1. implicit differentiation

find $\displaystyle dy/dx$ by implicit differentiation

$\displaystyle \tan^3{(xy^2+y)} = 1$

didn't know how to deal with the $\displaystyle \tan^3$

$\displaystyle \frac {1-3y^2\tan^2(xy^2+y)\sec^2(xy^2+y)} {3(2xy+1)tan^2(xy^2+y)sec^2(xy^2+y)}$

2. Hello,

For the differentiation of tan^3, use the chain rule !

Here are the first steps :

We know that the derivative of $\displaystyle \tan^3(x)=3\cdot\tan^2(x)\cdot \frac{1}{\cos^2(x)}$, by the chain rule.

So the derivative of $\displaystyle \tan^3(x)(z)$, where $\displaystyle z=xy^2+y$ will be $\displaystyle 3\cdot\tan^2(z)\cdot \frac{1}{\cos^2(z)}\cdot\frac{dz}{dx}$, by the chain rule.

Now I bet you can differentiate $\displaystyle z=xy^2+y$ with respect to x (not forgetting that y is a function of x)

3. Originally Posted by bigwave
find $\displaystyle dy/dx$ by implicit differentiation

$\displaystyle \tan^3{(xy^2+y)} = 1$

didn't know how to deal with the $\displaystyle \tan^3$

$\displaystyle \frac {1-3y^2\tan^2(xy^2+y)\sec^2(xy^2+y)} {3(2xy+1)tan^2(xy^2+y)sec^2(xy^2+y)}$
Hi,

Just recall the chain rule... first you take the power and forget everything else:

$\displaystyle thing^3(stuff) = 1$

Now we differentiate:

$\displaystyle 3thing^2(stuff)thing' = 1$

Now, we must differentiate the stuff inside, so that we get:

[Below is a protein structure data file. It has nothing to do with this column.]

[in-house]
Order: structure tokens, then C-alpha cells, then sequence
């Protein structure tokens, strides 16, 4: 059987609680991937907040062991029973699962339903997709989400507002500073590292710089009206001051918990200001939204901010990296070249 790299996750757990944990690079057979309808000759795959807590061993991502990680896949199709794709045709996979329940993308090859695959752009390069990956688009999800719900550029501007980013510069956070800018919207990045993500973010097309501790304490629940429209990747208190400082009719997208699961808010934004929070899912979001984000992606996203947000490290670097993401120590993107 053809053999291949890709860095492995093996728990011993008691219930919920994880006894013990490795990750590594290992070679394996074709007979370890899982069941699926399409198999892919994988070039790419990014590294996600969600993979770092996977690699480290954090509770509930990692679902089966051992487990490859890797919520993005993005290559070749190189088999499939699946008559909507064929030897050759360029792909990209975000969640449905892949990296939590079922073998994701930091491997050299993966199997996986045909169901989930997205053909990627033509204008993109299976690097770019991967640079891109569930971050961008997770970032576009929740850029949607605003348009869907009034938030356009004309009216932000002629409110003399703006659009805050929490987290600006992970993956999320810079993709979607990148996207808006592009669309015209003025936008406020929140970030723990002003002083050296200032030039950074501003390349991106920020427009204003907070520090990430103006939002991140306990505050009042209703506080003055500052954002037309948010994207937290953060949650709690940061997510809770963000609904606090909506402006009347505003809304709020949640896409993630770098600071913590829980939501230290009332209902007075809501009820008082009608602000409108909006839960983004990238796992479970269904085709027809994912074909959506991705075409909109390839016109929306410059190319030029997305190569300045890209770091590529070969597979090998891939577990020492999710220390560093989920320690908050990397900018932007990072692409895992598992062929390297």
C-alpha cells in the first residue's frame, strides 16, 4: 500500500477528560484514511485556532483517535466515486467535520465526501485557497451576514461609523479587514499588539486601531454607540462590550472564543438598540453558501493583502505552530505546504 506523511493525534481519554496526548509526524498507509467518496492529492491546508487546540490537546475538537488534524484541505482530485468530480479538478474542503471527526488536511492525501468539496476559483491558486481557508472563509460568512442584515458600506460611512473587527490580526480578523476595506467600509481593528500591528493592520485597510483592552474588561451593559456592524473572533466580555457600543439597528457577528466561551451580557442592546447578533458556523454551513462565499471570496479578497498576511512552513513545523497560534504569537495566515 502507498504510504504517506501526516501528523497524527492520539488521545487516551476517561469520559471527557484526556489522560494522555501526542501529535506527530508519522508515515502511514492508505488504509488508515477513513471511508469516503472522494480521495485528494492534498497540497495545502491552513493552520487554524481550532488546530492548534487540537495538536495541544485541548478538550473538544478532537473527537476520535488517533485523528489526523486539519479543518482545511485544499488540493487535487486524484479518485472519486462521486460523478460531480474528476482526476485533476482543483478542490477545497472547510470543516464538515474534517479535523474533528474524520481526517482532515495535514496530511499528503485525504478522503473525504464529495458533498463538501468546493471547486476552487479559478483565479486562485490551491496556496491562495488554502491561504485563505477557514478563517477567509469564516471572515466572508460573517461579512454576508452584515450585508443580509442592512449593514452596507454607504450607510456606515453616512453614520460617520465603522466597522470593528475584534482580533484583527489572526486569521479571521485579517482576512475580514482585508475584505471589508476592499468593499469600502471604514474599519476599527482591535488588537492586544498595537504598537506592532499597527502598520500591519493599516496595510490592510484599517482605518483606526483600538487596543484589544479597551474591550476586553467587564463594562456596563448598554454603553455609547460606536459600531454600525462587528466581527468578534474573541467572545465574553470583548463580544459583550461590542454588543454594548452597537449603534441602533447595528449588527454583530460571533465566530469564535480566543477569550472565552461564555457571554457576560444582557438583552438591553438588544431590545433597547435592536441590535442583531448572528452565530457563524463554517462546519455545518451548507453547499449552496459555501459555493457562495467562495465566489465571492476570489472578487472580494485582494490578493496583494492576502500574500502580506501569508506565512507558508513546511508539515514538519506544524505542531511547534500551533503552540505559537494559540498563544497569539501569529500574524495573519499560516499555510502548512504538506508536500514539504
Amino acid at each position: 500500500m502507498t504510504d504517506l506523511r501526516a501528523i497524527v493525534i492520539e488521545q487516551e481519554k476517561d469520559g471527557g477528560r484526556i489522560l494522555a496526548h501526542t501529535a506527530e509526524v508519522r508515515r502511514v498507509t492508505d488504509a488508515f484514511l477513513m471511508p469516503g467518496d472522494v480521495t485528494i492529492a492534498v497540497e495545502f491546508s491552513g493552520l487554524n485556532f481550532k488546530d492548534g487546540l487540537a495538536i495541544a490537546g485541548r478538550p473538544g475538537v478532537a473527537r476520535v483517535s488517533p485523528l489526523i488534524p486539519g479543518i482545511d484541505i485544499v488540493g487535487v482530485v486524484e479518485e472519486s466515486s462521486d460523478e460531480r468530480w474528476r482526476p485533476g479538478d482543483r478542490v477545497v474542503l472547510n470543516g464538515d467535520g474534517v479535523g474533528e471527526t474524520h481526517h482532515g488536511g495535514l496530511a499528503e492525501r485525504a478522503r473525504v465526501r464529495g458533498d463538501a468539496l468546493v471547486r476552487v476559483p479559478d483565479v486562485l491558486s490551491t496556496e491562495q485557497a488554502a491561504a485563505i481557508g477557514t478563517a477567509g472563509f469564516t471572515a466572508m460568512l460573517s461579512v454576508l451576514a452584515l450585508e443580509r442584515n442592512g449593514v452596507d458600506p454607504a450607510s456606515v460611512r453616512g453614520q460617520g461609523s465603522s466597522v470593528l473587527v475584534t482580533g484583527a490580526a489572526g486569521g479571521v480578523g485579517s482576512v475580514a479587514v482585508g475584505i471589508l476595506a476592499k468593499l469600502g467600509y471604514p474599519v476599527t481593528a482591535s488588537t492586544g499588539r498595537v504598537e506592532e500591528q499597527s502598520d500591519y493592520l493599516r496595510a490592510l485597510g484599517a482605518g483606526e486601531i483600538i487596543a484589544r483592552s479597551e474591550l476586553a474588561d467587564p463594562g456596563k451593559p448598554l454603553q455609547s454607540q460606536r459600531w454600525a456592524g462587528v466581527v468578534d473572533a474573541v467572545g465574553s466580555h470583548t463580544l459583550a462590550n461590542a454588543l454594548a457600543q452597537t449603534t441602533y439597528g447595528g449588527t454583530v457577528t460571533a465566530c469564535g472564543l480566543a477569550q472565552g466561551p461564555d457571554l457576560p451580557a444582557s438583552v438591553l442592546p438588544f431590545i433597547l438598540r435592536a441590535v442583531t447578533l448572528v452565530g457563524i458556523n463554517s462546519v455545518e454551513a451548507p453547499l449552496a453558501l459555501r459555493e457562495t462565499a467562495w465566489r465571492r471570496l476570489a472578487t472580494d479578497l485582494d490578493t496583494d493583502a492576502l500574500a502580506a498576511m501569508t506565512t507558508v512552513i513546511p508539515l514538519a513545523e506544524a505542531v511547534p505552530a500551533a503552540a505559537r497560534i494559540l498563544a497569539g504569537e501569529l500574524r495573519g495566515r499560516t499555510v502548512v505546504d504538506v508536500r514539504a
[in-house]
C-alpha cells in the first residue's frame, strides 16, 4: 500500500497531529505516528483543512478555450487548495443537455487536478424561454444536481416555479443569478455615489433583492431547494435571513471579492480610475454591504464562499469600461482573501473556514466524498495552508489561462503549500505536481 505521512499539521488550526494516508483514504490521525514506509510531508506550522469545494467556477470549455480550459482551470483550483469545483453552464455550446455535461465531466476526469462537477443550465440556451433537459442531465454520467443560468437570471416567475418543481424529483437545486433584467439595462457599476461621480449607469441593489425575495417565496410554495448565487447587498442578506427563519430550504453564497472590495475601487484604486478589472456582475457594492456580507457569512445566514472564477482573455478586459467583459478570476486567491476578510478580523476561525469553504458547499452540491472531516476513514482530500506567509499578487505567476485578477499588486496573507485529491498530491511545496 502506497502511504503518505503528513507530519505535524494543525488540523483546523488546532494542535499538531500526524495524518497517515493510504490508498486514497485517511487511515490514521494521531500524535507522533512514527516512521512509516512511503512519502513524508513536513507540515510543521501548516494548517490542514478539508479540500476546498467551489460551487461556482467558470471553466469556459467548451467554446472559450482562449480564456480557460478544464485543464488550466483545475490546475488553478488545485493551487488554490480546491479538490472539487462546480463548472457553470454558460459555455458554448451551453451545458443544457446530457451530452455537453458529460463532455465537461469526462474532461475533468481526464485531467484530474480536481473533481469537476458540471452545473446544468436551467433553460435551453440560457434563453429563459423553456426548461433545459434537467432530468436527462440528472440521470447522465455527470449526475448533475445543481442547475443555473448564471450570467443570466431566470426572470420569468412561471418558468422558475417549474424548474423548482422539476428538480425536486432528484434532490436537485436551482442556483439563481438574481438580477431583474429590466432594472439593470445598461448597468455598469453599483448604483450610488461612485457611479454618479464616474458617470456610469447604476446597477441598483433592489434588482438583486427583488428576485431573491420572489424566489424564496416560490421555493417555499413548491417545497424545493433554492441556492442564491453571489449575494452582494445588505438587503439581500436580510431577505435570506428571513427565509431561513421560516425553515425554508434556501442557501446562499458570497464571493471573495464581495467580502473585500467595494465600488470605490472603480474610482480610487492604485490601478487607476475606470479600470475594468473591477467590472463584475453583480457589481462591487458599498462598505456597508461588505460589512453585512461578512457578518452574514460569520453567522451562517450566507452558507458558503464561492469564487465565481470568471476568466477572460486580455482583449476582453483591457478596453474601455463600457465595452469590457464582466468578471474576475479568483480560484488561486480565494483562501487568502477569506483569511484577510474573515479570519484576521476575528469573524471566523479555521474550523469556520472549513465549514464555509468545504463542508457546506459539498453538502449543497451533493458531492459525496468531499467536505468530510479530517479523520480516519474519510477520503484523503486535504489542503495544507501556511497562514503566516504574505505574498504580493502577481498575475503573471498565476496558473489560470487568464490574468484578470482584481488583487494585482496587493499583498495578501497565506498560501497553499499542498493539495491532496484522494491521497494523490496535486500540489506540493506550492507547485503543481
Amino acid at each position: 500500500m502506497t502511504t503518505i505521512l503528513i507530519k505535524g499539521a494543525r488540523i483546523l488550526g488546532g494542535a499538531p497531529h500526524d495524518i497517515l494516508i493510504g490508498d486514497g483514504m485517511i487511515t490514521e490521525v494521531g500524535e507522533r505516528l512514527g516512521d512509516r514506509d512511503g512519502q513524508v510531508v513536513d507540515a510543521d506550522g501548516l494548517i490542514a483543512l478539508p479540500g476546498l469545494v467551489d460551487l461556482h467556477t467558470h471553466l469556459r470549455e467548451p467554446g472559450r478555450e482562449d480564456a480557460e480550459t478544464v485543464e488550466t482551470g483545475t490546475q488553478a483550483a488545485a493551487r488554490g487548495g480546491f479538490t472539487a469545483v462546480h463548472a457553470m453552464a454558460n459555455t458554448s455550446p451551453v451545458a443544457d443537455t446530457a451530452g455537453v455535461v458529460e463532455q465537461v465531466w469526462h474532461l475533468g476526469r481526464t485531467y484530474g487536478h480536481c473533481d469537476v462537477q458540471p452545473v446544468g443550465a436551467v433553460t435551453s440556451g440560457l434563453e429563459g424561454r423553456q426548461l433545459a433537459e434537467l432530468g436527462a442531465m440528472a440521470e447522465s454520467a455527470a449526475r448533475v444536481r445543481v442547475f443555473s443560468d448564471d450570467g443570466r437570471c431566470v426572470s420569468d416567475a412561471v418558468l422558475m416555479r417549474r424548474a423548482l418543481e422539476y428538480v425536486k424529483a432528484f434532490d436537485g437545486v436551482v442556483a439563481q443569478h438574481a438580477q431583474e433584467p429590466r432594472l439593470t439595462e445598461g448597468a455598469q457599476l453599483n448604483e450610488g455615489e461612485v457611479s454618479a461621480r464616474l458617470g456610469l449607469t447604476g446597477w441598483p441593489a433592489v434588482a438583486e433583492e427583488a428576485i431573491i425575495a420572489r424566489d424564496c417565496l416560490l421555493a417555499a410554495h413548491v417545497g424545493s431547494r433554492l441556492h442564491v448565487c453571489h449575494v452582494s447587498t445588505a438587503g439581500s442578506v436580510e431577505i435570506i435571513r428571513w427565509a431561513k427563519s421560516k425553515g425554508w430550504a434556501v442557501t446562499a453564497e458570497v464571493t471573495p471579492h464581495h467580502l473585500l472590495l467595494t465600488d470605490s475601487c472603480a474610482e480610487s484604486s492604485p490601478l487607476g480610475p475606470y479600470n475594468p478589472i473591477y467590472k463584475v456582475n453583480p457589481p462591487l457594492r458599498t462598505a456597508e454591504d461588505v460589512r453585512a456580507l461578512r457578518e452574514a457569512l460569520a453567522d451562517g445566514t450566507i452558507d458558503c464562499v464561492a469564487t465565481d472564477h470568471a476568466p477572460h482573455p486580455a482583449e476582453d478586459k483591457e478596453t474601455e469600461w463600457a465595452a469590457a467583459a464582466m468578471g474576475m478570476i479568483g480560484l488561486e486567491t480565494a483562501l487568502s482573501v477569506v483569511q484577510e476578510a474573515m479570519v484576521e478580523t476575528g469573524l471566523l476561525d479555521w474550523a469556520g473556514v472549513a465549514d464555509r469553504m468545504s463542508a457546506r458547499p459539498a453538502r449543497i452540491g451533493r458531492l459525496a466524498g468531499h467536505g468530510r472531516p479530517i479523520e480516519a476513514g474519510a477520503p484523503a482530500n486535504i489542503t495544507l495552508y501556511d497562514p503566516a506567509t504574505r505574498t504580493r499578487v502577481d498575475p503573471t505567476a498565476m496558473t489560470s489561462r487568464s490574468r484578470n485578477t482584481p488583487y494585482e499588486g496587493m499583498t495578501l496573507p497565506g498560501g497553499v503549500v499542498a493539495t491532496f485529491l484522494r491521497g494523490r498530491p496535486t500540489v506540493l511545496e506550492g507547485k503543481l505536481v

$\displaystyle 3*thing^2(stuff)*(thing)'*(stuff)' = 1$

So, if we let:

$\displaystyle thing = tan()$
$\displaystyle stuff = xy^2 + y$
$\displaystyle thing' = sec^2()$
$\displaystyle stuff' = y^2 + 2xyy' + y'$

Plug this all in to get:

$\displaystyle 3tan^2(xy^2 + y)[sec^2(xy^2 + y)(y^2 + 2xyy' + y')] = 1$

Now, we can divide everything without a y' to the other side:

$\displaystyle y^2 + 2xyy' + y' = \frac{1}{3tan^2(xy^2 + y)sec^2(xy^2 + y)}$

Now, we move the y squared over and factor out the y':

$\displaystyle y'(2xy + 1) = \frac{1}{3tan^2(xy^2 + y)sec^2(xy^2 + y)} - y^2$

Now we divide through by 2xy + 1:

$\displaystyle y' = \frac{1}{3(2xy + 1)tan^2(xy^2 + y)sec^2(xy^2 + y)} - \frac{y^2}{2xy + 1}$

And if you get common denominators it becomes the answer you have... Hope this helps.

4. also, can we consider $\displaystyle tan^3(x)$ the same as $\displaystyle (tan(x))^3$ to apply $\displaystyle d/dx$

5. Originally Posted by bigwave
how did you get this?

I thot $\displaystyle \tan^3{(x)} = 3\tan^2{(x)}\sec^2{(x)}$

also, can we consider $\displaystyle tan^3(x)$ the same as $\displaystyle (tan(x))^3$ to apply $\displaystyle d/dx$
Sorry, I edited while you were apparently posting. Got messed up with some derivatives

As for your second sentence, yes, $\displaystyle \tan^3(x)=(\tan(x))^3$